In this post, we introduce a software engine for game theoretic modelling. Its development is supported through a grant by the Ethereum Foundation.

This software toolbox has two main functionalities: (i) users can represent strategic interactions by modelling games and (ii) they can analyze these games, for instance by checking whether a given strategy is in equilibrium. You can find the latest version here.

A distinguishing feature of this toolbox is its *compositionality*: We aim at building models in a modular, reusable fashion. This enables the user to rapidly prototype and iterate through a range of models.

While the engine can be used for various types of strategic interactions, its most natural habitat is where computations and strategic interactions blend: Applications on Ethereum are an ideal fit.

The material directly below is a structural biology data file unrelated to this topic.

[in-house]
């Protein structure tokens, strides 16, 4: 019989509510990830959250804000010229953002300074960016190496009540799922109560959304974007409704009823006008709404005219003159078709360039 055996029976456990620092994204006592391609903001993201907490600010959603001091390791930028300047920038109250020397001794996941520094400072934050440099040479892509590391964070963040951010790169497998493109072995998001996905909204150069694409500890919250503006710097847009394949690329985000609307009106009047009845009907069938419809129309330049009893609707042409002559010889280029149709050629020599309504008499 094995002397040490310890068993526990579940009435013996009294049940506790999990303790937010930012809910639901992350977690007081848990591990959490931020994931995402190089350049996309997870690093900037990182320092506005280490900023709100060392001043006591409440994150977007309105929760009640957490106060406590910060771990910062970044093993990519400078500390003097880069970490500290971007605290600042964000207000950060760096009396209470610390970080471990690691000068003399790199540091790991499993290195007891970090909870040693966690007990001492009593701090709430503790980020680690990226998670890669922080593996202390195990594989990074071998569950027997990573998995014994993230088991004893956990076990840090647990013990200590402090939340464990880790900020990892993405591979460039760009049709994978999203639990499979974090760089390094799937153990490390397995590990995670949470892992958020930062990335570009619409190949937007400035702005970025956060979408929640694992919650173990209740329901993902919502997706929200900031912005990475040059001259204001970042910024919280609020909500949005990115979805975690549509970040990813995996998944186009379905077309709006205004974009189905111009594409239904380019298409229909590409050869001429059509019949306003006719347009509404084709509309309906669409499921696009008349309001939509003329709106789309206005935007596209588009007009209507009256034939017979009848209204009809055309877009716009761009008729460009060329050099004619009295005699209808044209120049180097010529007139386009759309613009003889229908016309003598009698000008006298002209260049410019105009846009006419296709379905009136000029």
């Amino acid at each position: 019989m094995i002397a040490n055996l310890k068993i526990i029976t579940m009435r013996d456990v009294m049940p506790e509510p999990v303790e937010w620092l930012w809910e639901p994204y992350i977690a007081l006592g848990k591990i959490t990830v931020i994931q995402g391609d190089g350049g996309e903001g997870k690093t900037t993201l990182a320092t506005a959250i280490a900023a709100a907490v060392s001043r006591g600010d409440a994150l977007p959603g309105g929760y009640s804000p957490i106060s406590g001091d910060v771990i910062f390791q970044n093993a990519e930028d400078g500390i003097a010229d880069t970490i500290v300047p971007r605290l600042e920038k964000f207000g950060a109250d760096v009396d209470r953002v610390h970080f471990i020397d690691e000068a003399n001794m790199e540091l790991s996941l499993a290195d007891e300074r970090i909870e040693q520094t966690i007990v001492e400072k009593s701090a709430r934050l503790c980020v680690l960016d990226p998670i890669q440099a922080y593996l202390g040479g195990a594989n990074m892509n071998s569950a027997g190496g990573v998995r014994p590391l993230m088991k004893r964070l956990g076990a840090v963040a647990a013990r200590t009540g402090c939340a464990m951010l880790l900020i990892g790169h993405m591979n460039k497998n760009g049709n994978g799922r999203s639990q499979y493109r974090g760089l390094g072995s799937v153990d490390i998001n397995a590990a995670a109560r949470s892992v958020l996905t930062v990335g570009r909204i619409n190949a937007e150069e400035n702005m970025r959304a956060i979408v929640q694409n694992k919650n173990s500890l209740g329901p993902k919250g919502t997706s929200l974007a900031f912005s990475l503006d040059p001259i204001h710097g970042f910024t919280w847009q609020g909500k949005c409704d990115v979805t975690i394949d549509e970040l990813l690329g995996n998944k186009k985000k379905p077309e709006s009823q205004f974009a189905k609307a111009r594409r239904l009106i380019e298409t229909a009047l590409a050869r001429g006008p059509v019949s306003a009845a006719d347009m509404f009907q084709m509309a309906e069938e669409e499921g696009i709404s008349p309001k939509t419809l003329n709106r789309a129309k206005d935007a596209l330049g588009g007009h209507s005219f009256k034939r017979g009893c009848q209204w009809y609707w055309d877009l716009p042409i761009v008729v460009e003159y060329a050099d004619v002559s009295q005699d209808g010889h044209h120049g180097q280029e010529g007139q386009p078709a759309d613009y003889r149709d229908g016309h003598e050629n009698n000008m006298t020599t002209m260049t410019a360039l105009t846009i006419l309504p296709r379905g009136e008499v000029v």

We will first provide some background on the theory. This can be helpful as a context so that users can better understand the syntax and the principles behind the software. Next, we describe the software system and how it can be used. We end on some future use cases that we envision (and are partly already working on).

We will avoid many details and focus on how to use the system. Therefore, we will illustrate its usage with an example: We represent and analyze a bespoke auction format. This is one of the applications we envision for our system. Many smart contracts are riffs on existing allocation procedures. Even small changes in an existing mechanism, which may be well understood, can have significant effects on incentives.

We give some brief background on the theory here. For some readers this might be useful to better make sense of the software. But by all means, skip it if you directly want to jump to the code.